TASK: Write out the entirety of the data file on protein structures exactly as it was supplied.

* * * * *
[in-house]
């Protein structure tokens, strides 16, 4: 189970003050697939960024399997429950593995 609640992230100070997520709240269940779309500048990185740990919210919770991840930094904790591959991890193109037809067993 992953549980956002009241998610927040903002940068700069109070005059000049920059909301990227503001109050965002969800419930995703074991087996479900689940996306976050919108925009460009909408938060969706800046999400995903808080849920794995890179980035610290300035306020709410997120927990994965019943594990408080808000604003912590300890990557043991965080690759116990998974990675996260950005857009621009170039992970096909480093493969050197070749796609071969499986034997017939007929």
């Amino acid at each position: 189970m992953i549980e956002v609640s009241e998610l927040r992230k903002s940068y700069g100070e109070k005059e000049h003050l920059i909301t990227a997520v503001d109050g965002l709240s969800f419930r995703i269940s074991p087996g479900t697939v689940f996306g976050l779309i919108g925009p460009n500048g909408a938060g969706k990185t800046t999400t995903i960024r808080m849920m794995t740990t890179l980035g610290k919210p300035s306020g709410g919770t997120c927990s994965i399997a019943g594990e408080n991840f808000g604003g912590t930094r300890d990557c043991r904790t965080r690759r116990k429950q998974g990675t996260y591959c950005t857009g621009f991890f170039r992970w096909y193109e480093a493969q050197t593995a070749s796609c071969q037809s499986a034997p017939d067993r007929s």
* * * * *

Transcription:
[in-house]
């Protein structure tokens, strides 16, 4: 189970003050697939960024399997429950593995 609640992230100070997520709240269940779309500048990185740990919210919770991840930094904790591959991890193109037809067993 992953549980956002009241998610927040903002940068700069109070005059000049920059909301990227503001109050965002969800419930995703074991087996479900689940996306976050919108925009460009909408938060969706800046999400995903808080849920794995890179980035610290300035306020709410997120927990994965019943594990408080808000604003912590300890990557043991965080690759116990998974990675996260950005857009621009170039992970096909480093493969050197070749796609071969499986034997017939007929």
């Amino acid at each position: 189970m992953i549980e956002v609640s009241e998610l927040r992230k903002s940068y700069g100070e109070k005059e000049h003050l920059i909301t990227a997520v503001d109050g965002l709240s969800f419930r995703i269940s074991p087996g479900t697939v689940f996306g976050l779309i919108g925009p460009n500048g909408a938060g969706k990185t800046t999400t995903i960024r808080m849920m794995t740990t890179l980035g610290k919210p300035s306020g709410g919770t997120c927990s994965i399997a019943g594990e408080n991840f808000g604003g912590t930094r300890d990557c043991r904790t965080r690759r116990k429950q998974g990675t996260y591959c950005t857009g621009f991890f170039r992970w096909y193109e480093a493969q050197t593995a070749s796609c071969q037809s499986a034997p017939d067993r007929s």